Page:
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Allergan Investors Vote for 'Poison Pill' Re-Evaluation

April 28, 1993|ANNE MICHAUD | TIMES STAFF WRITER

IRVINE — Allergan Inc.'s shareholders voted Tuesday to have directors rethink a policy enacted in 1989 to discourage any attempt to take over the company.

Kurt Schacht, the investor who proposed that Allergan drop its "poison pill" defense, said at the pharmaceutical company's annual meeting that he knows of no buyers interested in the company--but that is not the point. What he is seeking, he said, is more leverage for shareholders to ensure that management acts in their best interest.

Such devices, he said, "can be used as a way to entrench underperforming management."

Schacht is director of investor responsibility programs for the State of Wisconsin Investment Board, which manages public pensions. The board controls about 2.4% of Allergan's stock.

Schacht said he has been systematically challenging shareholder-rights policies at corporations in which his board has invested. He announced in October that he would propose a change at Allergan.

A poison pill is a defensive measure that makes acquisition of a company's stock prohibitively expensive for any party attempting a takeover.

Allergan's management contends that eliminating the poison pill would expose the corporation to a potential takeover at a price less than management could negotiate. The shareholders, however, voted to have the directors consider submitting the anti-takeover plan for investor approval every three years.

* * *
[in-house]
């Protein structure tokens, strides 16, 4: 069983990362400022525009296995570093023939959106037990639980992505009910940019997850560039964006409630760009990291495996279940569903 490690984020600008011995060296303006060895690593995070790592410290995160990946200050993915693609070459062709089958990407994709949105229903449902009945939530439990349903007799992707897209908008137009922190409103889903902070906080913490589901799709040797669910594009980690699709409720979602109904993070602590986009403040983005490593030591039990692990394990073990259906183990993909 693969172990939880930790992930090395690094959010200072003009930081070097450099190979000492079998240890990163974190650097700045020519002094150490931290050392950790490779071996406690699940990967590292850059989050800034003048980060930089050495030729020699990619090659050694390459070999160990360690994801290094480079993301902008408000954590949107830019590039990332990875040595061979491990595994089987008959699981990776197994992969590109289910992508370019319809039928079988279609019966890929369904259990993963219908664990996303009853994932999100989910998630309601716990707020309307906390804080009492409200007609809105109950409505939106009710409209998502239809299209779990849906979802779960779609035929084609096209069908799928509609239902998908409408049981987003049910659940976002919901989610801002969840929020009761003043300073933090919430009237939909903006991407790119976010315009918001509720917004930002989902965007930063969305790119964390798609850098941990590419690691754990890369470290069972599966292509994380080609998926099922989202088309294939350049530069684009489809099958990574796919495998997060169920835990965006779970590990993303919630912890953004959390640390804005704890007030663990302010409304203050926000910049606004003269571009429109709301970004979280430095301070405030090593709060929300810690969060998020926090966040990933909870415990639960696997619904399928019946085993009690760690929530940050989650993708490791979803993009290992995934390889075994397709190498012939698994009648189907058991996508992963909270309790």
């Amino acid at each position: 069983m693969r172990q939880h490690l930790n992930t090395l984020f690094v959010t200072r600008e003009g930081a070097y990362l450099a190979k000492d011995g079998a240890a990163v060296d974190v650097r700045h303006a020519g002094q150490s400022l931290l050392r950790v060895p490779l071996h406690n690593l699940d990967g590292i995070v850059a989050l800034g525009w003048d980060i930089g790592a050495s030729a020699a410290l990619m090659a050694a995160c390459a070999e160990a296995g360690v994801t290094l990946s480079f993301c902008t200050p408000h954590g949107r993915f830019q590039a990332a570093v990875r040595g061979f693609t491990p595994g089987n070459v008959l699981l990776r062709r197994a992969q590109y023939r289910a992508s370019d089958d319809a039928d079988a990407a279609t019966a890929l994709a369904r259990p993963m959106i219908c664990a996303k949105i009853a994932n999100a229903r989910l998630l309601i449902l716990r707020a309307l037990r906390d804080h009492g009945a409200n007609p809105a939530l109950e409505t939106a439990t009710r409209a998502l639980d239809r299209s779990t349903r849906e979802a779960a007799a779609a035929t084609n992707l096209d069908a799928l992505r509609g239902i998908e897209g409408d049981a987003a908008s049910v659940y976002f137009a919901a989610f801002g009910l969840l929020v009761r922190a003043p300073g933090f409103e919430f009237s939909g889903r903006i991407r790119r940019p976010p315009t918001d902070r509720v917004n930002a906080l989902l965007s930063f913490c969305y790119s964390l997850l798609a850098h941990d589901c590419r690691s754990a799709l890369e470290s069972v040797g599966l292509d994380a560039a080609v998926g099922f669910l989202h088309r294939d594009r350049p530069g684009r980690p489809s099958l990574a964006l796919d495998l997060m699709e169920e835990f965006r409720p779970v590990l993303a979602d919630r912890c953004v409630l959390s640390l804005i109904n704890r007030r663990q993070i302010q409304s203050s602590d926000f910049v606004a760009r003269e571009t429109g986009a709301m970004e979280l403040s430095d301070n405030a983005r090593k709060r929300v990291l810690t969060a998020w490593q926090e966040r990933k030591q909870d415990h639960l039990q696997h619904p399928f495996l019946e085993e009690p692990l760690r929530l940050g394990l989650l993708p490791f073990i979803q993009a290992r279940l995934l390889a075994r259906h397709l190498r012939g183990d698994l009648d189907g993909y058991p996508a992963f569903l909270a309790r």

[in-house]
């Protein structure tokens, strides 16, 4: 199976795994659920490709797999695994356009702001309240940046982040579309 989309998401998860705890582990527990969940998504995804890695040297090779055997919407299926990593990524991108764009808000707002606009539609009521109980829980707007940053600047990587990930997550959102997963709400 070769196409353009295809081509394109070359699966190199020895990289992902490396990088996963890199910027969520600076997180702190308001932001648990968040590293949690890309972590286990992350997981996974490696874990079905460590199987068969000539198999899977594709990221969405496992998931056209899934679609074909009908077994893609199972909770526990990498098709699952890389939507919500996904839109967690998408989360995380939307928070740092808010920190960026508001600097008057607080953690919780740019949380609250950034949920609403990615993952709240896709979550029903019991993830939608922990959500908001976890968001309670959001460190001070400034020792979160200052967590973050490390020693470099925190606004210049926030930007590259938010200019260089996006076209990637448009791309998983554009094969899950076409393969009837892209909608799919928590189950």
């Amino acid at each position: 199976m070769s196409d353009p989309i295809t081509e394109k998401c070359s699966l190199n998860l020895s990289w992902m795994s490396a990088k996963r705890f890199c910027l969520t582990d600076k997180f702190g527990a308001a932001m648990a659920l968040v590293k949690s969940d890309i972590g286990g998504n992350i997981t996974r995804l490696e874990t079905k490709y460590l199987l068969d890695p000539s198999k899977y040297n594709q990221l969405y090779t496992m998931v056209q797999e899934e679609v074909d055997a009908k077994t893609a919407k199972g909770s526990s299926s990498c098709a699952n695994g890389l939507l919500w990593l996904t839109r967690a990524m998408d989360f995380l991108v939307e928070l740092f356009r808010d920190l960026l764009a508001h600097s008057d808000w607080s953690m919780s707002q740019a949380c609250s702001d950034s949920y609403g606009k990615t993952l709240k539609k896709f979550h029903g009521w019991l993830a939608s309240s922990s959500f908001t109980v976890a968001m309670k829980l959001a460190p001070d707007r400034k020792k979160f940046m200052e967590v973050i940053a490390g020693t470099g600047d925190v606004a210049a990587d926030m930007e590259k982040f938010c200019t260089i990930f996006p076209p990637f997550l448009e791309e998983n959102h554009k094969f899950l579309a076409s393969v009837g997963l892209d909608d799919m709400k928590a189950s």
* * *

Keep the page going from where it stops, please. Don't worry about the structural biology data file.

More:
William C. Shepherd, Allergan's president and chief executive, said experts are working with the board to examine the policy.

The poison pill was one of two shareholder issues brought up at Tuesday's meeting, held at the company's Irvine headquarters. The other, a proposal that shareholder votes be kept confidential from management, was rejected.

Its proponent was Allergan stockholder Randell Young, owner of several properties including Randell's nightclub in Santa Ana. He said managers' access to ballots allows them to bring pressure on shareholders whose votes might go against their wishes. Young said his proposal was part of a shareholder education process, however, and that he didn't expect to win.

Allergan, which makes therapeutic skin- and eye-care products, was formed in 1989 as a spinoff from British pharmaceuticals giant SmithKline Beecham. For its latest fiscal year, Allergan had a profit of $103.6 million on revenue of $897.7 million. It employs about 5,160 people worldwide.

Shareholders raised the point Tuesday that the company's stock price, which closed Tuesday at $24.75 a share, has changed little in the last four years.

Shepherd argued, though, that measuring the company's success by its stock price is a mistake. In late 1990, he pointed out, the stock traded as low as $17 a share.

"I can't fix 1989," Shepherd said in an interview after the meeting. "We have made a very significant return in the past three years."

Stock prices in the pharmaceuticals industry in general, he said, have fallen 30% to 35% since the end of 1991.

Steady Performance Allergan's share price has remained fairly level for the past year. Closing stock price, final Friday of each month: Tuesday's close: $24.75

Allergan at a Glance:

Business: Makes eye-and skin-care products

Headquarters: Irvine

1992 revenue: $897.7 million, up 7%

First-quarter profit: $23.7 million, up 34%

Employees: 5,158

In Orange County: 1,600

CEO: William C. Shepherd

Source: Allergan; Researched by JANICE L. JONES / Los Angeles Times

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